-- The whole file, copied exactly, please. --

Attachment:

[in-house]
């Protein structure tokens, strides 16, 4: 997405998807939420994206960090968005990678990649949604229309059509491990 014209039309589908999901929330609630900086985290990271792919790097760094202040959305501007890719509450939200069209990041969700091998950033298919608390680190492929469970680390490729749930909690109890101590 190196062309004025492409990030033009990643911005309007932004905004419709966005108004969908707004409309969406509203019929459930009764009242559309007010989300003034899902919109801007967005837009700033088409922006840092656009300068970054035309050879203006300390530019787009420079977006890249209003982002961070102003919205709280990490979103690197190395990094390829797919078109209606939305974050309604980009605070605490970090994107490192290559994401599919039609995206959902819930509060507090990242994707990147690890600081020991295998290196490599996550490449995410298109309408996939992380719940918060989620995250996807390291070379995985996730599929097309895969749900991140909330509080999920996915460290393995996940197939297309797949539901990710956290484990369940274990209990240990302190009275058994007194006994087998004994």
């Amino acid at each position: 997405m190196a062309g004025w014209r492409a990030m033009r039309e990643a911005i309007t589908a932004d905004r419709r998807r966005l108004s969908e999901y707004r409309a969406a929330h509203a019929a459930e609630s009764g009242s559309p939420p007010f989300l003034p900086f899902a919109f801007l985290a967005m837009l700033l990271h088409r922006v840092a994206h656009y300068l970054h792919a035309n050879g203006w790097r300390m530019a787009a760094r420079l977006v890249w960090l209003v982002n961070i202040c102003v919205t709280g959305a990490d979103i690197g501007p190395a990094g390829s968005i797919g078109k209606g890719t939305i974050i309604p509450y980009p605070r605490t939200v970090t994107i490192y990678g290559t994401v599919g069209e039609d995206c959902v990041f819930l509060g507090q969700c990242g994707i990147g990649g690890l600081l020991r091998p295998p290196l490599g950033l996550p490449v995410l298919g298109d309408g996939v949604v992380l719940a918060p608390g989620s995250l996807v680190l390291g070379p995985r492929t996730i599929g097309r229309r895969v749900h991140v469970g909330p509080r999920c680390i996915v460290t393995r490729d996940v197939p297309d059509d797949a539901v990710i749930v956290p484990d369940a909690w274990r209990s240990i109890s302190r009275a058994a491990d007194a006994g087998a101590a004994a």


[in-house]
């Protein structure tokens, strides 16, 4: 997405998807939420994206960090968005990678990649949604229309059509491990 014209039309589908999901929330609630900086985290990271792919790097760094202040959305501007890719509450939200069209990041969700091998950033298919608390680190492929469970680390490729749930909690109890101590 190196062309004025492409990030033009990643911005309007932004905004419709966005108004969908707004409309969406509203019929459930009764009242559309007010989300003034899902919109801007967005837009700033088409922006840092656009300068970054035309050879203006300390530019787009420079977006890249209003982002961070102003919205709280990490979103690197190395990094390829797919078109209606939305974050309604980009605070605490970090994107490192290559994401599919039609995206959902819930509060507090990242994707990147690890600081020991295998290196490599996550490449995410298109309408996939992380719940918060989620995250996807390291070379995985996730599929097309895969749900991140909330509080999920996915460290393995996940197939297309797949539901990710956290484990369940274990209990240990302190009275058994007194006994087998004994």
């Amino acid at each position: 997405m190196a062309g004025w014209r492409a990030m033009r039309e990643a911005i309007t589908a932004d905004r419709r998807r966005l108004s969908e999901y707004r409309a969406a929330h509203a019929a459930e609630s009764g009242s559309p939420p007010f989300l003034p900086f899902a919109f801007l985290a967005m837009l700033l990271h088409r922006v840092a994206h656009y300068l970054h792919a035309n050879g203006w790097r300390m530019a787009a760094r420079l977006v890249w960090l209003v982002n961070i202040c102003v919205t709280g959305a990490d979103i690197g501007p190395a990094g390829s968005i797919g078109k209606g890719t939305i974050i309604p509450y980009p605070r605490t939200v970090t994107i490192y990678g290559t994401v599919g069209e039609d995206c959902v990041f819930l509060g507090q969700c990242g994707i990147g990649g690890l600081l020991r091998p295998p290196l490599g950033l996550p490449v995410l298919g298109d309408g996939v949604v992380l719940a918060p608390g989620s995250l996807v680190l390291g070379p995985r492929t996730i599929g097309r229309r895969v749900h991140v469970g909330p509080r999920c680390i996915v460290t393995r490729d996940v197939p297309d059509d797949a539901v990710i749930v956290p484990d369940a909690w274990r209990s240990i109890s302190r009275a058994a491990d007194a006994g087998a101590a004994a």